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HomeSECURITYAlphabet uses lasers to connect internet in hard-to-reach areas of India

Alphabet uses lasers to connect internet in hard-to-reach areas of India


Internet without wires: Alphabet uses lasers to connect the Internet in remote areas of India

Laser terminals will be able to transmit a signal through the atmosphere over long distances, not inferior in speed to standard methods.

Alphabet has announced a partnership with Indian operator Bharti Airtel to use laser terminals to transmit data through the atmosphere. The project called Project Taara has been developed since 2019.

Alphabet has decided to use lasers to bridge gaps in its terrestrial network infrastructure. Taara laser terminals serve as large optical transmitter-receivers that transmit information through the atmosphere to another terminal. At one end, the Taara terminal is connected to a small remote network, and at the other end it is connected to the existing network infrastructure of the service provider and acts as an uplink.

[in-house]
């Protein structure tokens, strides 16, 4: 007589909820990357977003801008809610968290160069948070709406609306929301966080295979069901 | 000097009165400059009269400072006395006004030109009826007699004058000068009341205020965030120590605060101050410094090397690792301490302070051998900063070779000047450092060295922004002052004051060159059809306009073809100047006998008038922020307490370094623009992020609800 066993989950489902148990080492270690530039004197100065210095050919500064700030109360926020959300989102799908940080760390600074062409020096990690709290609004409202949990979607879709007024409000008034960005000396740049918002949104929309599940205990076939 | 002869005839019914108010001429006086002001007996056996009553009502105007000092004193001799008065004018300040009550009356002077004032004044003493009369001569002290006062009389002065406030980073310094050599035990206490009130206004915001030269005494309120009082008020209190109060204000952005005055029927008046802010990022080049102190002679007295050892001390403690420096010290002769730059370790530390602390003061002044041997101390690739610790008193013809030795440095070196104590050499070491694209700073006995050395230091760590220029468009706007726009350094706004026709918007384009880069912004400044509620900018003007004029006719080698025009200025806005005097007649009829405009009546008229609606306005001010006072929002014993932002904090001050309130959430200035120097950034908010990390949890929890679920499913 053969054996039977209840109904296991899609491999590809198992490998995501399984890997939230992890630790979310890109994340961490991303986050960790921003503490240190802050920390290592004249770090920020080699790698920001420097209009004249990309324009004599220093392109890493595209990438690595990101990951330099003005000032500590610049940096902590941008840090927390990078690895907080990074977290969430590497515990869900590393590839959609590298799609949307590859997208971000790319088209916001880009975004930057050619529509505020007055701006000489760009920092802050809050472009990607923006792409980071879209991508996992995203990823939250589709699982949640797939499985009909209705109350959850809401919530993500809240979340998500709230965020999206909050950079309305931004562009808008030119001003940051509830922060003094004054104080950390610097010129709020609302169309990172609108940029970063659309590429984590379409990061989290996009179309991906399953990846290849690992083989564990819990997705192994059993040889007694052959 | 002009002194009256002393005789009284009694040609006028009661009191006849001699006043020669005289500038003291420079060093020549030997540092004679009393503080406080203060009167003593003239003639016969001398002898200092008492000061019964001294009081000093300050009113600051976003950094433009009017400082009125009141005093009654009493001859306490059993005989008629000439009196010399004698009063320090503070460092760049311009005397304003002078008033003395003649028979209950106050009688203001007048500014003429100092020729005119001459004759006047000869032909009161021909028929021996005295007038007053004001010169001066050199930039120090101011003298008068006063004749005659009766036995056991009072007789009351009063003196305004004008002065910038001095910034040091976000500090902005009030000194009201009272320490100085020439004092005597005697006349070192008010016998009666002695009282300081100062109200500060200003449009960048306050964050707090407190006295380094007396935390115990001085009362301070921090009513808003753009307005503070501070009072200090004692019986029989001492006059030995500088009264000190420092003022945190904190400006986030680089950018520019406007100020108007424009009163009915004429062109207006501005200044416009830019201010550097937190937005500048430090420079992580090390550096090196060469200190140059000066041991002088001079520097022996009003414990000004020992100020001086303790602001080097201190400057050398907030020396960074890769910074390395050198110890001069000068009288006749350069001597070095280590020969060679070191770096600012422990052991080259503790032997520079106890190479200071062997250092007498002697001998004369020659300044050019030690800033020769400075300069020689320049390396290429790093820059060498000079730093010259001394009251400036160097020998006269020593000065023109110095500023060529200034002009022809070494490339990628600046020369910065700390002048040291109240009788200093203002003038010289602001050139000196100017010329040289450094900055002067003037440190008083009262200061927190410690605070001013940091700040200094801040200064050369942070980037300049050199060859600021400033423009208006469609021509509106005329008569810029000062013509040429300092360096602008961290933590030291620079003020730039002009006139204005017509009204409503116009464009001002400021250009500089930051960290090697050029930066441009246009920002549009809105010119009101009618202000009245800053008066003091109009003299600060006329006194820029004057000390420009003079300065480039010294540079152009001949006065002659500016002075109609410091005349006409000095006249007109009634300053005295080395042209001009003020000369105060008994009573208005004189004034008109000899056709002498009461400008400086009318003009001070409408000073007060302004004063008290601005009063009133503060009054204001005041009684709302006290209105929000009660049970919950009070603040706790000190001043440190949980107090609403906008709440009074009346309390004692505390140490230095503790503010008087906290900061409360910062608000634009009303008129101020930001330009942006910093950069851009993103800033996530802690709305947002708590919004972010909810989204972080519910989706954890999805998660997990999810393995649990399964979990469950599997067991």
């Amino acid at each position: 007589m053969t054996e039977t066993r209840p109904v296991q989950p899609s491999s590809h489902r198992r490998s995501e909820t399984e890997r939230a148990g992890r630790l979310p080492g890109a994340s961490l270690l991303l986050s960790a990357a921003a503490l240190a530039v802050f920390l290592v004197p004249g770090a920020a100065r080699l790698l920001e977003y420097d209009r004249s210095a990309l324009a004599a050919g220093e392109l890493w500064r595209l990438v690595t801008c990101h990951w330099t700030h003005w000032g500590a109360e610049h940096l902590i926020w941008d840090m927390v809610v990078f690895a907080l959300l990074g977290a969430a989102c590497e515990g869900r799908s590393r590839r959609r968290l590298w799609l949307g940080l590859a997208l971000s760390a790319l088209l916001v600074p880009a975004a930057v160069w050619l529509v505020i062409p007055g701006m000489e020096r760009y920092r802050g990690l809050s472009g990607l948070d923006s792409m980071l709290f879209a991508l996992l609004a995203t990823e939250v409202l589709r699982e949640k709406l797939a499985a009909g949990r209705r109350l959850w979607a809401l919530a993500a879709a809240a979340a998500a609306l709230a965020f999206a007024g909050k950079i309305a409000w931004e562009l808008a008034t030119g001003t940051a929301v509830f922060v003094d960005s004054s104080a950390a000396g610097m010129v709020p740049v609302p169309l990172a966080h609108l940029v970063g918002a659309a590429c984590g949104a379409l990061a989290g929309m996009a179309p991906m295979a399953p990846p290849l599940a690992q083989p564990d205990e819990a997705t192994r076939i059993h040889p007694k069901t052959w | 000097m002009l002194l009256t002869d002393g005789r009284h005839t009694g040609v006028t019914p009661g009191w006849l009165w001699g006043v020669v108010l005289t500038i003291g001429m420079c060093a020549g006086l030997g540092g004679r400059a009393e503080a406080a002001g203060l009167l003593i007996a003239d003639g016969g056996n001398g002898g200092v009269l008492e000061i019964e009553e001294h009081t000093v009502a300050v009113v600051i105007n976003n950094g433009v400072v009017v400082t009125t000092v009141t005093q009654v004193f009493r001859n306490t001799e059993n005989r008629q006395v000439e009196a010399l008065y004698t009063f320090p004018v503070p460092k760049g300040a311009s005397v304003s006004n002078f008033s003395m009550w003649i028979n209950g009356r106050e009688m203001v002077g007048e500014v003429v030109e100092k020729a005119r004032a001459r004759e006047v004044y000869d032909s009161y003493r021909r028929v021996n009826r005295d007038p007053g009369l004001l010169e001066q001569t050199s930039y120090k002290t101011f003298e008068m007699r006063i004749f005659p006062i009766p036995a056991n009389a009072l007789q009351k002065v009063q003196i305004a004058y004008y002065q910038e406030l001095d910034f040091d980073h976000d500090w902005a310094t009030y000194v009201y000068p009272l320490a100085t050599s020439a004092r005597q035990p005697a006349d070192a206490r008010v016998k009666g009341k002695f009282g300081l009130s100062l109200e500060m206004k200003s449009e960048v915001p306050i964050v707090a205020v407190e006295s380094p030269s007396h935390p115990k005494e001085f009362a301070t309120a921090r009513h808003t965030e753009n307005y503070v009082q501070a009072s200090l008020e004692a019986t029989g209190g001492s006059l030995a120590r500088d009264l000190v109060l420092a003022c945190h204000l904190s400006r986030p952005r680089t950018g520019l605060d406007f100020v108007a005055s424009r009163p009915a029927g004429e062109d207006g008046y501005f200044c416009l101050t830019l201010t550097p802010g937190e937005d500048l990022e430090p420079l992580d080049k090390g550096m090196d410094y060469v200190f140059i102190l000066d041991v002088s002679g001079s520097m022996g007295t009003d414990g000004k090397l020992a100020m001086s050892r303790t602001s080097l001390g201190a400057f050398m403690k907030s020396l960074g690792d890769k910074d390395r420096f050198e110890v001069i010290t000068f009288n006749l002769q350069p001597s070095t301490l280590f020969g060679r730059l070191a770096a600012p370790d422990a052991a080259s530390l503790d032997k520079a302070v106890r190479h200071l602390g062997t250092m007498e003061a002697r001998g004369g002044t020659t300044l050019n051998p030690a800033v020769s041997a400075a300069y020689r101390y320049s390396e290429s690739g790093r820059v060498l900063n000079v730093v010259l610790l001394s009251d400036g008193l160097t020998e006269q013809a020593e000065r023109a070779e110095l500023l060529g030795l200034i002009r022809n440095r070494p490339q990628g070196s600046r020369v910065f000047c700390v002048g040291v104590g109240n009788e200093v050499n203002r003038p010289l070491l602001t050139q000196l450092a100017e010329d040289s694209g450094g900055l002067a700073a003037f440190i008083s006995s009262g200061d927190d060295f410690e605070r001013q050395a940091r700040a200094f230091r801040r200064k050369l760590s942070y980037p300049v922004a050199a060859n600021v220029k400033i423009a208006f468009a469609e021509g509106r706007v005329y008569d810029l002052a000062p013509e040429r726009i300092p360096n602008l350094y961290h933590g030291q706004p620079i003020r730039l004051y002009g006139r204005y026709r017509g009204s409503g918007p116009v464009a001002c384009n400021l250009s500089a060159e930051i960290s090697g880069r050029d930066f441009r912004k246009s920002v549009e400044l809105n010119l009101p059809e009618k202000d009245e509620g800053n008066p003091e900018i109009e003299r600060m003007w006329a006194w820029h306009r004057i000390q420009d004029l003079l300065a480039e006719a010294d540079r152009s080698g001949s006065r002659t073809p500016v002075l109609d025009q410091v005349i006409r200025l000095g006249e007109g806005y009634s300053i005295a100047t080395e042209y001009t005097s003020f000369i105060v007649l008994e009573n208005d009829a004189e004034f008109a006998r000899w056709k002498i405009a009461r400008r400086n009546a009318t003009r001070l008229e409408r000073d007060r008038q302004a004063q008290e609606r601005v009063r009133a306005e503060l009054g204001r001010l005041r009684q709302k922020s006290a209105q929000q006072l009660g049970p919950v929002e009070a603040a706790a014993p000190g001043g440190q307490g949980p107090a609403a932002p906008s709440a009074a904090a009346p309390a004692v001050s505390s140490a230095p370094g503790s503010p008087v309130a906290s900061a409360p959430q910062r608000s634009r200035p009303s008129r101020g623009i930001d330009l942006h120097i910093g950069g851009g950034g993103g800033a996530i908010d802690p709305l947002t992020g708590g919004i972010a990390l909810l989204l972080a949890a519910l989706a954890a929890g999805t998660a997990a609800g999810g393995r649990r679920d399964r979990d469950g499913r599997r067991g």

According to Alphabet, this technology will expand access to the Internet in places where the deployment of traditional optical infrastructure is either difficult or uneconomical, such as across rivers or rough terrain. In addition, laser terminals can be used in densely built-up urban environments.

The first partner of Alphabet in the Taara project was the Indian telecommunications operator Bharti Airtel. Over the next few months, Airtel plans to deploy Taara optical links in both rural and urban areas of India.

Alphabet claims that Taara’s laser terminals are capable of transmitting up to 20Gbps of data, on par with typical passive optical networks (PONs) typically deployed by broadband service providers. The company also claims that the technology can transmit 30 times more data than is possible using the radio spectrum.

However, this technology has its own problems. One of the more obvious ones is the potential loss of signal due to environmental factors such as weather, air quality, and other obstacles that interfere with lasers. According to the Project Taara team, many of these problems have been eliminated by modulating the laser power and adjusting the data processing.

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